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Publication numberUS4688989 A
Publication typeGrant
Application numberUS 06/647,150
PCT numberPCT/JP1984/000335
Publication dateAug 25, 1987
Filing dateJun 29, 1984
Priority dateSep 22, 1983
Fee statusPaid
Also published asDE3485247D1, EP0158681A1, EP0158681A4, EP0158681B1, WO1985001328A1
Publication number06647150, 647150, PCT/1984/335, PCT/JP/1984/000335, PCT/JP/1984/00335, PCT/JP/84/000335, PCT/JP/84/00335, PCT/JP1984/000335, PCT/JP1984/00335, PCT/JP1984000335, PCT/JP198400335, PCT/JP84/000335, PCT/JP84/00335, PCT/JP84000335, PCT/JP8400335, US 4688989 A, US 4688989A, US-A-4688989, US4688989 A, US4688989A
InventorsHideki Kondo, Noburu Shimizu, Yoichi Kanemitsu
Original AssigneeEbara Corporation
Export CitationBiBTeX, EndNote, RefMan
External Links: USPTO, USPTO Assignment, Espacenet
Gas rotary machine
US 4688989 A
Abstract
A gas rotary machine of a type which is driven by a driving system with two parallel axes wherein a pinion shaft supporting a pinion is made as a flexible shaft and damper bearings including ball/roller bearings are employed to support the flexible shaft so that the whole machine is kept compact and the power required therefor is reduced.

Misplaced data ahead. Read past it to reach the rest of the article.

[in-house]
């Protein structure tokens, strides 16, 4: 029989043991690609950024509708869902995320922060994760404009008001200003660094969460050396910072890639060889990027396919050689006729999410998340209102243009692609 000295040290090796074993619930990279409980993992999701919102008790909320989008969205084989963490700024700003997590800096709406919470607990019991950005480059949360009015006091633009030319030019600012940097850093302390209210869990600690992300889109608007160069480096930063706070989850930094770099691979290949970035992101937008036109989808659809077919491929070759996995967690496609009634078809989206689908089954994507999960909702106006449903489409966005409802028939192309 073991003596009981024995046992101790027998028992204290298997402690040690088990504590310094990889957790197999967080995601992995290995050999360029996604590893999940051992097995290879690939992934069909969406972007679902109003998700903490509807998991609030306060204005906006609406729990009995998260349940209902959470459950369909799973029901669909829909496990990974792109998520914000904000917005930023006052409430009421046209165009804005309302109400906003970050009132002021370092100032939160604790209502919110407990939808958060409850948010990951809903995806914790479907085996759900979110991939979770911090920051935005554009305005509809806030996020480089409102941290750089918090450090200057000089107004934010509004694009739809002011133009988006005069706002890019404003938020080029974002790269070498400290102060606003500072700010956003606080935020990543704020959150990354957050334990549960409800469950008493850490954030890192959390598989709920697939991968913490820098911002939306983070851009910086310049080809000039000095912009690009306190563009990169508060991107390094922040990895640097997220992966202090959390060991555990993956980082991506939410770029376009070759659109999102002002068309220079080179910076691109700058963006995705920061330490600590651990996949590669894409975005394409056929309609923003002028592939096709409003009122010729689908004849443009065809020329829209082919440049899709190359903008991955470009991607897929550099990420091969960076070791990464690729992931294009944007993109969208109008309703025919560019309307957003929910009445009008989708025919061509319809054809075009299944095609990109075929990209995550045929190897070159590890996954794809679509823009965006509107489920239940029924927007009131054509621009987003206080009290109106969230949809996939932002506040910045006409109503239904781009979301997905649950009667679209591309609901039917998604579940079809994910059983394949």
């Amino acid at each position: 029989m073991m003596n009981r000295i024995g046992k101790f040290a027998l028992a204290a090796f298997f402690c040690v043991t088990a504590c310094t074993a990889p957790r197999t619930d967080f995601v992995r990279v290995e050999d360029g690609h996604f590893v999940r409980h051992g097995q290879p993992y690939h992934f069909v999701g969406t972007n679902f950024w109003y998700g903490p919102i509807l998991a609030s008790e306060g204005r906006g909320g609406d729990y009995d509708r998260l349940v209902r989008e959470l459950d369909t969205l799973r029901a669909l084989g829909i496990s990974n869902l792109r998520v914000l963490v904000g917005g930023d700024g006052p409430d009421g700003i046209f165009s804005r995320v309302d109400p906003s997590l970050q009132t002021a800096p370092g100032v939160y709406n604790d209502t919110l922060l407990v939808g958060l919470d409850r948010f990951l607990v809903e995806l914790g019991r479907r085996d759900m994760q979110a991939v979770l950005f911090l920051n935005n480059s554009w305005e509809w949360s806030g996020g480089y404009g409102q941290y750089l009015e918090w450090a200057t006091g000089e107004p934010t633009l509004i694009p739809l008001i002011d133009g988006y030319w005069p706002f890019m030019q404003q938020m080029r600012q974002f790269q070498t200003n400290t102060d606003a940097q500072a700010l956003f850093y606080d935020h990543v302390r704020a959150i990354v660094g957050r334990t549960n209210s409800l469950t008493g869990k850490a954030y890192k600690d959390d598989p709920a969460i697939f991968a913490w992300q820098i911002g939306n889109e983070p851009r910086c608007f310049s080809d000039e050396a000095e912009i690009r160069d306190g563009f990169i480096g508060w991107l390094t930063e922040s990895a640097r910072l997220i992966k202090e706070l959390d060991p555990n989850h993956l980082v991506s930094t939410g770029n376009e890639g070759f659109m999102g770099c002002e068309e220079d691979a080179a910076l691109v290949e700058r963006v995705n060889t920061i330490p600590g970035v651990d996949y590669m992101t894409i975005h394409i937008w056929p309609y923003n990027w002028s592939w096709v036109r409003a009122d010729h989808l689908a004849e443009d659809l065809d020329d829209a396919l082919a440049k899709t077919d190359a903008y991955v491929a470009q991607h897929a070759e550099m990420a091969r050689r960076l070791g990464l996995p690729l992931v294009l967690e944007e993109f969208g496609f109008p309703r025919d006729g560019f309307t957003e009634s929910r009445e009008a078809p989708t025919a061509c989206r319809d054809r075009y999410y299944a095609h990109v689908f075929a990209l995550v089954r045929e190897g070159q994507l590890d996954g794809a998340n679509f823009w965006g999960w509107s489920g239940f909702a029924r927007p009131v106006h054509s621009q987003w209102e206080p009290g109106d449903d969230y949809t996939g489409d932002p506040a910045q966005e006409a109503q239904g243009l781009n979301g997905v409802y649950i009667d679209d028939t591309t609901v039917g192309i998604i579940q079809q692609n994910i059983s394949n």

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Claims(7)
We claim:
1. In a gas rotary machine having a pinion shaft with an impeller at one end thereof, a pinion on an intermediate portion of the pinion shaft, a drive shaft parallel to the pinion shaft, the drive shaft having a free end spaced from bearing means rotatably supporting the drive shaft, a gear on the free end of the drive shaft engaging the pinion, the improvement comprising:
a flexible pinion shaft as the pinion shaft;
damper bearings supporting said flexible pinion shaft, each of said damper bearings including an outer ring fixed with respect to said flexible pinion shaft, an inner ring elastically disposed on an inner peripheral surface of said outer ring, said inner ring forming an annular gap between an outer peripheral surface thereof and said inner peripheral surface of said outer ring, ball or roller bearing means disposed between said inner ring and said flexible pinion shaft for supporting said flexible pinion shaft and means for directing lubricating liquid into said annular gap; and
a pair of thrust transmitting collars disposed on said flexible pinion shaft, each of said thrust transmitting collars mounted on opposite sides of the pinion, said collars extending radially from said flexible pinion shaft to contact opposite sides of the gear on the drive shaft for transmitting thrust imposed on said flexible pinion shaft to the drive shaft.
2. The gas rotary machine of claim 1, wherein adjustable spring means is disposed between said outer ring and said inner ring for adjusting displacement of said inner ring with respect to said outer ring, whereby contact is prevented between said inner ring and said outer ring due to torque applied to said flexible pinion shaft.